Skip to primary navigation Skip to main content

Senate GOP says campaign finance price tag will soar

By Tom Precious

ALBANY – Senate Republicans say a newly proposed public campaign finance system will cost taxpayers $221.5 million in an election cycle for statewide and legislative races – a number far higher than the amount estimated last week by Assembly Democrats.

Senate Republicans are pushing back at efforts by Gov. Andrew Cuomo and Assembly Speaker Sheldon Silver, saying voters do not want their tax money going to fund political campaigns. Advocates say the measure is needed to help reduce the influence of money in New York campaigns and to give less wealthy candidates a fairer shot in running against incumbents or wealthy candidates.

The Senate Republicans say their analysis of a new bill by Assembly Democrats finds finds a general election campaign under a public finance system could cost $145 million – including $24 million for a governor’s race and $16 million apiece for the comptroller and attorney general. If there were 426 candidates running for Assembly and Senate seats – which would translate into 2 candidates per district in each house – taxpayers would be on the hook for about $90 million in a general campaign.

The GOP said the Assembly bill could cost another $76 million to finance primary races.

The GOP believes its numbers are conservative. For instance, they say the analysis is based only on major party candidates running, and that the tab would be higher if minor party candidates are on the ballot and qualify for funding under the Assembly’s funding formula. And they say the numbers assume only 25 percent of senators face a primary with just one of the candidates getting public matching dollars.

Silver has said the Assembly plan would cost about $50 million.

Advocates for a public finance campaign system said the Senate GOP estimates are bloated. The Campaign Finance Institute today said New York taxpayers would pay between $26 million to $41 million per year; the group said its numbers come from an analysis of the Assembly Democratic plan and studying donor trends from the 2010 and 2012 elections. The numbers were crunched by University at Albany professor Michael Malbin, who said his study was reviewed by peers. The groups also pointed to falling corruption convictions of Connecticut lawmakers since a public campaign finance system was implemented in 2008.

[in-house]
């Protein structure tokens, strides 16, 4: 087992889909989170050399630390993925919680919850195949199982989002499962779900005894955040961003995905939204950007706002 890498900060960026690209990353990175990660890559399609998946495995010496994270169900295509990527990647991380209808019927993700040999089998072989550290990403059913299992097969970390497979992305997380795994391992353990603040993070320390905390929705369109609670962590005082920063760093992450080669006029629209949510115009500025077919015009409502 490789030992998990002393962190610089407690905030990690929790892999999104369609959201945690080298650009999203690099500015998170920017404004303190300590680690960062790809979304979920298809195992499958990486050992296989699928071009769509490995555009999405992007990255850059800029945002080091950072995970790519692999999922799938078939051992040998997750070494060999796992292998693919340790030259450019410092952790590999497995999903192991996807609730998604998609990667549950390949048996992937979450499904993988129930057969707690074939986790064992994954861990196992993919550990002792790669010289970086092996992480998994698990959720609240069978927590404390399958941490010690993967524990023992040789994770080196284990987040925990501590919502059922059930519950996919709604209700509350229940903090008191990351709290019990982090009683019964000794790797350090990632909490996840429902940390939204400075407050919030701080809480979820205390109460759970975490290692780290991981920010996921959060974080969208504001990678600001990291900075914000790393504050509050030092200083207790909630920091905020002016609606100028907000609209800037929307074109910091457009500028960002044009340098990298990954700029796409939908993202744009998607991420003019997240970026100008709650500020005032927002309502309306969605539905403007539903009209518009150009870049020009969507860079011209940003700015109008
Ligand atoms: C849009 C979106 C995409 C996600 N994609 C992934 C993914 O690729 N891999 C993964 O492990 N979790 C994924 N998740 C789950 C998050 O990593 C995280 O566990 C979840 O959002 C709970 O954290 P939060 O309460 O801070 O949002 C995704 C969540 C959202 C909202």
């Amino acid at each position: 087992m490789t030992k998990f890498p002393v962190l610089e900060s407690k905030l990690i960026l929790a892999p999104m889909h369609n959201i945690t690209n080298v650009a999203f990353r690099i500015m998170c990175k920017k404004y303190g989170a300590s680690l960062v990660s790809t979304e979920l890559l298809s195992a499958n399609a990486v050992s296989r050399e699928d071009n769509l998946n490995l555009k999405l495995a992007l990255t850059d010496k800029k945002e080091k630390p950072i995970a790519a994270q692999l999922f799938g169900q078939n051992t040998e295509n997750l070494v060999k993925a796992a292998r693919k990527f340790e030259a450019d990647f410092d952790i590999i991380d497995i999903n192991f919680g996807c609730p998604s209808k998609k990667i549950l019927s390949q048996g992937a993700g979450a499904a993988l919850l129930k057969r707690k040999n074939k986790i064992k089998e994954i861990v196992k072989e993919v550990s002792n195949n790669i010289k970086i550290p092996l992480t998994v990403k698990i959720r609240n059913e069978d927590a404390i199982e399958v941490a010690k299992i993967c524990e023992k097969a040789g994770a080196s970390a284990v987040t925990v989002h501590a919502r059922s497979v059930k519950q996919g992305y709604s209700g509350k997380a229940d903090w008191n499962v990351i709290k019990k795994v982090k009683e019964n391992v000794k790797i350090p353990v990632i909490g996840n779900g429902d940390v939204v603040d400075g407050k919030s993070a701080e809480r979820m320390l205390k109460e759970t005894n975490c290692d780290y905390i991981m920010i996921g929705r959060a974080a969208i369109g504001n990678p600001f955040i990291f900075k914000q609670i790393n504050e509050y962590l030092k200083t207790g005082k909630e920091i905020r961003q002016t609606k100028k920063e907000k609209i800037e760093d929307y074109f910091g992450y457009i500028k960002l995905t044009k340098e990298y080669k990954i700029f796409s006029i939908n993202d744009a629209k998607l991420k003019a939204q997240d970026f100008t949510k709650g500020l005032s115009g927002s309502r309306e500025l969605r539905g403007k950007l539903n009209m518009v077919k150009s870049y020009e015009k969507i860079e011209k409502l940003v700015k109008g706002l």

##

tagged

Andrew Cuomo
comments powered by Disqus
Advertisement

About Politics Now

Robert J. McCarthy

Robert J. McCarthy

A native of Schenectady, Robert J. McCarthy came to The Buffalo News in 1982 following a six-year stint at the Olean Times Herald. He is a graduate of St. Bonaventure University, and has been covering local, state and national politics since 1992.

rmccarthy@buffnews.com


Tom Precious

Tom Precious

Tom Precious joined The Buffalo News in 1997 as bureau chief at the state Capitol, where he covers everything from statewide politics and state government fiscal affairs to health care, environmental and municipal government matters. Prior to The News, he worked for news outlets in Albany and Washington, DC.

tprecious@buffnews.com


Jill Terreri

Jill Terreri

Jill Terreri is an Amherst native and has covered politics and government in upstate New York since 2003. She joined The Buffalo News in 2012 and covers City Hall.

@jillterreri | jterreri@buffnews.com


Jerry Zremski

Jerry Zremski

Jerry Zremski, The Buffalo News Washington bureau chief, has reported from the nation's capital since 1989 after joining The News as a business reporter in 1984. A graduate of Syracuse University, Zremski is a former Nieman fellow in journalism at Harvard University. In 2007, he served as president of the National Press Club.

@JerryZremski | jzremski@buffnews.com

Subscribe

Advertisement